Who We Are

Who We Are
The Safe Kids St. Louis Coalition is happy that you chose to visit our site. We work hard to provide injury prevention for children ages 0-14 in St. Louis City, St. Louis County, Jefferson County, Franklin County, and Washington County. We collaborate with many agencies to make sure that children in our area are safe. Please visit the portions that interest you and let us know if we can be of assistance.
What We Do
Safe Kids Worldwide promotes changes in attitudes, behaviors, laws and the environment to prevent accidental injury to children.  In the United States, we have contributed to a 45 percent reduction in the child fatality rate from accidental injury  –  saving an estimated 38,000 children’s lives.   Canada achieved a 37 percent reduction in child accidental deaths between 1994 and 2003, while the German child death rate declined 80 percent since 1980 and 75 percent in Austria between 1983 and 2003.  We’ve distributed more than 2.5 million bike helmets and 250,000 smoke alarms and checked more than 740,000 car seats.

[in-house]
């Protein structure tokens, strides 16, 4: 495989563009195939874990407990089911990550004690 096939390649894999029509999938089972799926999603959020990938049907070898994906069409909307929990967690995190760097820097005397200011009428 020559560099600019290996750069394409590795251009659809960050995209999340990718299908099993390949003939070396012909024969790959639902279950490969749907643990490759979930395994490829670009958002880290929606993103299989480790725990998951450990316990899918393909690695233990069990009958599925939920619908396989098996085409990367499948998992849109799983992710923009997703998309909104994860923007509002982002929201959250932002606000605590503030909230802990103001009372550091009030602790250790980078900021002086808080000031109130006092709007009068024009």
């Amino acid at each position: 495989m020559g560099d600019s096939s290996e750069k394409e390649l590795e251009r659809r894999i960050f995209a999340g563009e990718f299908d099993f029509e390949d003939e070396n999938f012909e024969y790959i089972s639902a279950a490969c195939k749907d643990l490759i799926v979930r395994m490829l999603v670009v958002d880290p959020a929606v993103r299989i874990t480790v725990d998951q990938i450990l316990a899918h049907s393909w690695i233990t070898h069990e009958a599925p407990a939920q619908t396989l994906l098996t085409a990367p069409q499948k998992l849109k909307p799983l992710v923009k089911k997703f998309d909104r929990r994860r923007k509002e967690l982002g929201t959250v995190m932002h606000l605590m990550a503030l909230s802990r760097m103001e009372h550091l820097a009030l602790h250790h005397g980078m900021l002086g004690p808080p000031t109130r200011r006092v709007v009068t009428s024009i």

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Contact Us

To find the nearest place to have your car seat checked Call (314) SSM-DOCS

For Program Questions:
Safekids St. Louis
Cathy Hogan
7980 Clayton Rd.
Suite 200
St. Louis, MO 63117
(314) 612-5770

At Work

Keep Your Family Safe From Kitchen Fires

Did you know that cooking fires are the #1 cause of home fires and home fire injuries in the United States? On average, there are almost three times more cooking fires on Thanksgiving Day than on any other day. Moreover, Thanksgiving Day fires in residential structures cause more property damage and claim more lives than residential structure fires on other days.

Follow some simple safety tips to protect your family and your home.

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Did you know? 

  • Homes with smoke alarms (whether or not they are operational) typically have a death rate that is 40-50% less than the rate for homes without alarms.
  • Fires and burns are the fifth leading cause of unintentional injury-related death among children ages 14 and under. 
  • Children, especially those ages 5 and under, are at the greatest risk from home fire-related death and injury, with a fire death rate twice the national average.
  •   A less acute perception of danger, less control over their environment, and a limited ability to react promptly and properly to a fire contribute to this excess risk.

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